By GWEN MURANAKA, Rafu Senior Editor
In an Army jacket and black mask, Ken Hayashi carried a small bouquet of flowers and placed them under the names of Japanese Americans killed during the Vietnam War at the Japanese American National War Memorial Court at the JACCC on Saturday.
In a Memorial Day like none in recent memory, Japanese Americans found ways to honor the sacrifice of the men and women of the armed services, even as the COVID-19 pandemic has led to the cancellation of annual gatherings.
At Evergreen Cemetery in Boyle Heights, the Sadao Munemori Post 321 sent a floral bouquet to be placed at the 442nd Regimental Combat Team memorial. The cemetery was open over the weekend for families, even as the state encouraged the public to avoid large gatherings and continue to follow safer-at-home guidelines.
At the JACCC, Hayashi, joined by his wife Colleen and children Corey and Kristyn, took video for a presentation that was uploaded onto the Veterans Memorial Court Alliance website. Robert Horsting, co-author of “The Go For Broke Spirit: Portraits of Legacy,” served as cameraman and also placed flowers in tribute.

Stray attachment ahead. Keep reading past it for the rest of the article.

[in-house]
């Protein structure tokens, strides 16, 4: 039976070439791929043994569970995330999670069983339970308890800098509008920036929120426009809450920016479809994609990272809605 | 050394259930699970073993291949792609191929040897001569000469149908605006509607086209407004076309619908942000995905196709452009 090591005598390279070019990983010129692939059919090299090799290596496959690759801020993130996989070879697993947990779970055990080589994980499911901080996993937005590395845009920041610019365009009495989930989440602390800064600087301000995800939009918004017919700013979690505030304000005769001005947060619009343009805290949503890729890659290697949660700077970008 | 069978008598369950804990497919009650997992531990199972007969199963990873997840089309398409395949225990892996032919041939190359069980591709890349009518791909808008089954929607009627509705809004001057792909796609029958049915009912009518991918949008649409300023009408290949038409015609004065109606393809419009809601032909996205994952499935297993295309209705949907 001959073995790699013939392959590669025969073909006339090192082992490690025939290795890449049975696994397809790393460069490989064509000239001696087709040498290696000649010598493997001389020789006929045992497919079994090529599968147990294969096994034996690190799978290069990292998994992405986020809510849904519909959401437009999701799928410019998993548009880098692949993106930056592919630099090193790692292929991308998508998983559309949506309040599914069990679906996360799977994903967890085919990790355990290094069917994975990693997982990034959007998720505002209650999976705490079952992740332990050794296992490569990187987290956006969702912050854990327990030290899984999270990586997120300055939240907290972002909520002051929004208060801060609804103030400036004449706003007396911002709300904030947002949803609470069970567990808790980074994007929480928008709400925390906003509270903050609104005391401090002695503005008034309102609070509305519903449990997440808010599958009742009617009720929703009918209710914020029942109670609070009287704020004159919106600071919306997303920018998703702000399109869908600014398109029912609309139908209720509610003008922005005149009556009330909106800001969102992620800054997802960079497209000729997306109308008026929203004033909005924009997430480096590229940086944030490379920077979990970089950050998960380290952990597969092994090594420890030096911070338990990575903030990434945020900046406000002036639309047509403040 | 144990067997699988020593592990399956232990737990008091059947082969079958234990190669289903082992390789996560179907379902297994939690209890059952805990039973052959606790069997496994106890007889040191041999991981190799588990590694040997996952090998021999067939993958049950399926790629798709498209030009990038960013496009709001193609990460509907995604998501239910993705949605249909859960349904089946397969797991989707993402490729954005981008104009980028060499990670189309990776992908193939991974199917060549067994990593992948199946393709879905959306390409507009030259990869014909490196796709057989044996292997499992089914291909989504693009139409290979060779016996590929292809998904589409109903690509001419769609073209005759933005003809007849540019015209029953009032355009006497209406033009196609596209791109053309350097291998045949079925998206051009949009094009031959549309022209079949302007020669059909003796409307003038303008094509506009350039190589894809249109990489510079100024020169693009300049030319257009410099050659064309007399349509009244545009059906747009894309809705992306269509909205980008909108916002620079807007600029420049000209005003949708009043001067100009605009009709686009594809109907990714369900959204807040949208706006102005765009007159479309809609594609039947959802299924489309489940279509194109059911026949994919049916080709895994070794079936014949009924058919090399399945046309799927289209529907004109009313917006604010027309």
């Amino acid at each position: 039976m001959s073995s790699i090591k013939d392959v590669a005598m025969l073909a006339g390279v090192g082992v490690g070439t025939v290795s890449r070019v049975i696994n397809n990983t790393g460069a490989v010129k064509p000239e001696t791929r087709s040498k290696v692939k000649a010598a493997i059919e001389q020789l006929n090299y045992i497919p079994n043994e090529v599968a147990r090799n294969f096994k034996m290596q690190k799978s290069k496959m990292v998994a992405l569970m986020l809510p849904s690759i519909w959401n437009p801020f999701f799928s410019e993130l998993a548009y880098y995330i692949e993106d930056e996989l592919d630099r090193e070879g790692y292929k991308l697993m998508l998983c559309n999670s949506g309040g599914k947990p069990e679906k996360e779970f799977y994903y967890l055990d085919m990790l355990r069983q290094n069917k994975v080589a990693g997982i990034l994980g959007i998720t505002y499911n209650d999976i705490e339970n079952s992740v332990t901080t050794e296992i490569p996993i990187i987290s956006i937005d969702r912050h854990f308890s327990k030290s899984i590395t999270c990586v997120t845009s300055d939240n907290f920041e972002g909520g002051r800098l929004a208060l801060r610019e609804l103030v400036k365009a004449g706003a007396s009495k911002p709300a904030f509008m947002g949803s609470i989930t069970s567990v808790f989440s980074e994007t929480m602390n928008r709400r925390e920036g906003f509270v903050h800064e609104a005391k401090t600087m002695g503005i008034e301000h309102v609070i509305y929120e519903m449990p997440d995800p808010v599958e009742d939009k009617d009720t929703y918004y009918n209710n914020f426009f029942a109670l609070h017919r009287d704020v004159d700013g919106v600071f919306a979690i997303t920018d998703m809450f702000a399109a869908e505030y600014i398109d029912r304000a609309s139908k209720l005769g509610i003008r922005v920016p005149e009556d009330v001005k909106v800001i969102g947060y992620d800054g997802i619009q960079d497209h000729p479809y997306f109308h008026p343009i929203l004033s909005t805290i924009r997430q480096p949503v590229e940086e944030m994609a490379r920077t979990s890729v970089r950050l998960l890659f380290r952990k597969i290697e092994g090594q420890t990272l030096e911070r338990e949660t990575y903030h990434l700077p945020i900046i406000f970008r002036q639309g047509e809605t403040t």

In most years, a couple hundred people, including families of soldiers killed in conflict, would gather for a somber ceremony at the War Memorial Court, which is inscribed with more than 1,200 names.
Hayashi, president of the Veterans Memorial Court Alliance and a Vietnam War veteran, said the current situation highlights not only the veterans but also the front-line workers who are battling the pandemic.
“We want to remind everybody to spend a few minutes to look at the Memorial Court and remember those who gave their lives as well as those who are risking their lives now to keep us safe,” Hayashi said.
During Vietnam, Hayashi was drafted out of UCLA and served in the U.S. Army Fourth Division in a base camp from1967-68. He considers himself one of the lucky ones among Vietnam veterans and says it’s his life’s duty to maintain the monument and the memory of the soldiers.
“All the names on the memorial were basically kids, 18, 19, 20 years old primarily. How many of us would like to see our life’s history stop after the first 21 years?”
Judge Vincent Okamoto, a highly decorated Vietnam veteran, had written an address that he would have given during the annual tribute. This year, Kristyn Hayashi read Okamoto’s words, which offered comfort to families who have lost loved ones in combat.
“Recognize that unwritten beside each name is the broken heart of a mother, a father and the grief of family and loved ones left behind,” Okamoto wrote. “The wall serves to tell the parents of those who perished that we remember and honor their sons and share the pain of their loss.”
To view the Memorial Day video, visit www.memorialcourtalliance.org.
Photos by MARIO GERSHOM REYES/Rafu Shimpo